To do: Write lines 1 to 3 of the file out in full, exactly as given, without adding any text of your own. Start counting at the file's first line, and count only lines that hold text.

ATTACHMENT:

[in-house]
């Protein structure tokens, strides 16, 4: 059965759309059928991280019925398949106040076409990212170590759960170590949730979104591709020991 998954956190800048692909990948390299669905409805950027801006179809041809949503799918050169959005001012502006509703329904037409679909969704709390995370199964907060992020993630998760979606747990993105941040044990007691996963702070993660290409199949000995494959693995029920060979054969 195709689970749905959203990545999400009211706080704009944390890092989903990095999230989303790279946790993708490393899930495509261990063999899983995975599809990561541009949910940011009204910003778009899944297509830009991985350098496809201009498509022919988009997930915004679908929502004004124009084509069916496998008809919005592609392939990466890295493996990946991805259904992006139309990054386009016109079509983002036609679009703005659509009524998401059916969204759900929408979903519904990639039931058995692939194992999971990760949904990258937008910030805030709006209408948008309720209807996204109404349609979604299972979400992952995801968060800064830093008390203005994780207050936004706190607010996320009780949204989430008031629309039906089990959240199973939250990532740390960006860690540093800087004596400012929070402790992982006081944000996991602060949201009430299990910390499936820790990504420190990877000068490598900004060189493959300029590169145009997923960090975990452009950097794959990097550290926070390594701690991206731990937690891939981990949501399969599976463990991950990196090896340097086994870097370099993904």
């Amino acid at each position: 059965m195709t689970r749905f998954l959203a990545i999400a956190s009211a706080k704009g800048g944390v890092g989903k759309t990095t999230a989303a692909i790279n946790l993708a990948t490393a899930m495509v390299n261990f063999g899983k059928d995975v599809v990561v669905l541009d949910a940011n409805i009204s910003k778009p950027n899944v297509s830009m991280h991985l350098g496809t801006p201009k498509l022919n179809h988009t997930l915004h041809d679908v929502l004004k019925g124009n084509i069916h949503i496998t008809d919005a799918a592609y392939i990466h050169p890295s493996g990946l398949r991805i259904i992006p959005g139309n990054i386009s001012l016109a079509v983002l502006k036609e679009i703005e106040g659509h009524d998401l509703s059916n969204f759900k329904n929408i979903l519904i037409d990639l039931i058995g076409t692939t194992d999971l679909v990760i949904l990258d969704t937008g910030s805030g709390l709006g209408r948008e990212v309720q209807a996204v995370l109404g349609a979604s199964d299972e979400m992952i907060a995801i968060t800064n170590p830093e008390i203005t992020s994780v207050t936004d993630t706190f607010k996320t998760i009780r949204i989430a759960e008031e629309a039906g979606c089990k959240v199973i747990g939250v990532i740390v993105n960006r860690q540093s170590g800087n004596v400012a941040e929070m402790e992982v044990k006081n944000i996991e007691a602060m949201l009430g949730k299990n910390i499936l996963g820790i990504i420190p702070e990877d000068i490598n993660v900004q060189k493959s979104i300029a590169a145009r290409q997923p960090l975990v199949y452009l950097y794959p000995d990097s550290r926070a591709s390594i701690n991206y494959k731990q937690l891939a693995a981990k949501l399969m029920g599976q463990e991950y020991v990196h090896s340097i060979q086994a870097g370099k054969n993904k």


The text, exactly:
[in-house]
């Protein structure tokens, strides 16, 4: 059965759309059928991280019925398949106040076409990212170590759960170590949730979104591709020991 998954956190800048692909990948390299669905409805950027801006179809041809949503799918050169959005001012502006509703329904037409679909969704709390995370199964907060992020993630998760979606747990993105941040044990007691996963702070993660290409199949000995494959693995029920060979054969 195709689970749905959203990545999400009211706080704009944390890092989903990095999230989303790279946790993708490393899930495509261990063999899983995975599809990561541009949910940011009204910003778009899944297509830009991985350098496809201009498509022919988009997930915004679908929502004004124009084509069916496998008809919005592609392939990466890295493996990946991805259904992006139309990054386009016109079509983002036609679009703005659509009524998401059916969204759900929408979903519904990639039931058995692939194992999971990760949904990258937008910030805030709006209408948008309720209807996204109404349609979604299972979400992952995801968060800064830093008390203005994780207050936004706190607010996320009780949204989430008031629309039906089990959240199973939250990532740390960006860690540093800087004596400012929070402790992982006081944000996991602060949201009430299990910390499936820790990504420190990877000068490598900004060189493959300029590169145009997923960090975990452009950097794959990097550290926070390594701690991206731990937690891939981990949501399969599976463990991950990196090896340097086994870097370099993904």
């Amino acid at each position: 059965m195709t689970r749905f998954l959203a990545i999400a956190s009211a706080k704009g800048g944390v890092g989903k759309t990095t999230a989303a692909i790279n946790l993708a990948t490393a899930m495509v390299n261990f063999g899983k059928d995975v599809v990561v669905l541009d949910a940011n409805i009204s910003k778009p950027n899944v297509s830009m991280h991985l350098g496809t801006p201009k498509l022919n179809h988009t997930l915004h041809d679908v929502l004004k019925g124009n084509i069916h949503i496998t008809d919005a799918a592609y392939i990466h050169p890295s493996g990946l398949r991805i259904i992006p959005g139309n990054i386009s001012l016109a079509v983002l502006k036609e679009i703005e106040g659509h009524d998401l509703s059916n969204f759900k329904n929408i979903l519904i037409d990639l039931i058995g076409t692939t194992d999971l679909v990760i949904l990258d969704t937008g910030s805030g709390l709006g209408r948008e990212v309720q209807a996204v995370l109404g349609a979604s199964d299972e979400m992952i907060a995801i968060t800064n170590p830093e008390i203005t992020s994780v207050t936004d993630t706190f607010k996320t998760i009780r949204i989430a759960e008031e629309a039906g979606c089990k959240v199973i747990g939250v990532i740390v993105n960006r860690q540093s170590g800087n004596v400012a941040e929070m402790e992982v044990k006081n944000i996991e007691a602060m949201l009430g949730k299990n910390i499936l996963g820790i990504i420190p702070e990877d000068i490598n993660v900004q060189k493959s979104i300029a590169a145009r290409q997923p960090l975990v199949y452009l950097y794959p000995d990097s550290r926070a591709s390594i701690n991206y494959k731990q937690l891939a693995a981990k949501l399969m029920g599976q463990e991950y020991v990196h090896s340097i060979q086994a870097g370099k054969n993904k």